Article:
Pushkin’s prose tales are the foundation stones on which the great novels of Turgenev, Tolstoy, and Dostoevsky were built, but they are also brilliant and fascinating in their own right. In both prose and verse, Pushkin was one of the world’s great storytellers: direct and dramatic, clear-sighted, vivid, and passionate.
This new and expanded Everyman’s edition of his stories includes all the mature work. In addition to such novella-length masterpieces as The Captain’s Daughter and The Tales of Belkin the collection now contains many more short pieces and the masterly History of Pugachev, a powerful account of the man who rebelled against Catherine the Great.
Translated by Paul Debreczeny and Walter Arndt
About Alexander Pushkin
Alexander Pushkin (1799-1837) was a writer, poet, and playwright of the Romantic era who pioneered the use of vernacular speech in Russian literature. He was descended from Russian nobility and from an African great-grandfather who had been raised at the court of Peter the Great. Pushkin’s commitment to social reform led to a period of exile and government censorship, during which he wrote some of his most famous works. He died after a fighting a duel at the age of thirty-seven.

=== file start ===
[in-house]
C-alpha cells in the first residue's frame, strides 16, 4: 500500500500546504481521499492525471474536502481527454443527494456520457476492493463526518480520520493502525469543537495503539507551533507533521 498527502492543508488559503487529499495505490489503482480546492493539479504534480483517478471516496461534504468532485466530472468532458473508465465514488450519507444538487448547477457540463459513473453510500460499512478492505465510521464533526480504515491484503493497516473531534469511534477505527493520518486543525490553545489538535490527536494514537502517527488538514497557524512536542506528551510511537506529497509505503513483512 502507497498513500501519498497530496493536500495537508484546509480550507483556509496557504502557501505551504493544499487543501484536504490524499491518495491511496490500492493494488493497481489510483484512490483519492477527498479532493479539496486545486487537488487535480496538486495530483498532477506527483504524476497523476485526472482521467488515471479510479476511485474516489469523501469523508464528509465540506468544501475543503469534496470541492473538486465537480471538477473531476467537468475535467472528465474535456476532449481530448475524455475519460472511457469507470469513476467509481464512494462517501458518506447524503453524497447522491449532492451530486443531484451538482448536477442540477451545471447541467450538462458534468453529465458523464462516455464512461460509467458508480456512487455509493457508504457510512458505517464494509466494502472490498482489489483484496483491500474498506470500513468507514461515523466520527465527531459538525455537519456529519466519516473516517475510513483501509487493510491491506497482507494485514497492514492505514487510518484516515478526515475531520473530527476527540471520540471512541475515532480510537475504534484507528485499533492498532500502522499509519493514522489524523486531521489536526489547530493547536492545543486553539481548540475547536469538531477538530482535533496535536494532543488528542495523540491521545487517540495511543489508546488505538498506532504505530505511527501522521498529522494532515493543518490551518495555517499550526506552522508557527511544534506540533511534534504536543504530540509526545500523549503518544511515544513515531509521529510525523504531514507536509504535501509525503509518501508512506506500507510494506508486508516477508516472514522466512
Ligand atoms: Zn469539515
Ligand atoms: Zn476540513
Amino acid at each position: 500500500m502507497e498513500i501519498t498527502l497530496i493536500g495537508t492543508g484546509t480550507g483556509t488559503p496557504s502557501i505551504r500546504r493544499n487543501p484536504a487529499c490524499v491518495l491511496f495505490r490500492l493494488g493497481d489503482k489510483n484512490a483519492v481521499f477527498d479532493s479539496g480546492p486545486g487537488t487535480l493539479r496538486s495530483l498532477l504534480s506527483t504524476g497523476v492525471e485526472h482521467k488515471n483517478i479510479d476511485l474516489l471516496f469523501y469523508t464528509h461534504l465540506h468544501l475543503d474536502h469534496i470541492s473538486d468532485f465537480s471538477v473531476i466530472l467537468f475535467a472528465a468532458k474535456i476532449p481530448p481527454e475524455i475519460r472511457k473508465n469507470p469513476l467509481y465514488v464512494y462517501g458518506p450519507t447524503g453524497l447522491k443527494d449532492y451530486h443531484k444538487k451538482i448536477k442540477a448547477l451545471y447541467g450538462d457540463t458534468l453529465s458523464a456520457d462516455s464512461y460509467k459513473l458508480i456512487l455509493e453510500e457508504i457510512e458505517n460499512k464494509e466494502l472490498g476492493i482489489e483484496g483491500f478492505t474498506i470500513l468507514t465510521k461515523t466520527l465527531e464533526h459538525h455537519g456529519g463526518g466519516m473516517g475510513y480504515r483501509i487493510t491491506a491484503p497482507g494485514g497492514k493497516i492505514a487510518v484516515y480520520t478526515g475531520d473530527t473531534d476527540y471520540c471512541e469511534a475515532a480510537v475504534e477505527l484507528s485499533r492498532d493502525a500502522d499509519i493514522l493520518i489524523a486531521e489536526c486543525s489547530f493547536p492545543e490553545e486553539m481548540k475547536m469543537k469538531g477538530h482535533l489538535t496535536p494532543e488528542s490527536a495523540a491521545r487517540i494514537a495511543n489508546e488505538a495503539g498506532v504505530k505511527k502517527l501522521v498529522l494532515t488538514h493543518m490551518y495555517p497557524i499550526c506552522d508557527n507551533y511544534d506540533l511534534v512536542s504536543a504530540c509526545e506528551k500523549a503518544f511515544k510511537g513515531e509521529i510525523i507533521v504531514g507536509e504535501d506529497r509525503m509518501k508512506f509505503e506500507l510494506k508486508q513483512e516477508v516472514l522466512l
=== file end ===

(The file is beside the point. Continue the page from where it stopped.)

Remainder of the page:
“Pushkin is not only Russia’s primary and archetypal author but her most astonishingly versatile one . . . There is something Mozartian about his genius, which is replete in the same manner with variety, gaiety, and depth . . . [His prose stories] are not only as much masterpieces as his tales in verse, but carry the same unmistakable and original stamp of his style and personality.” —from the Introduction by John Bayley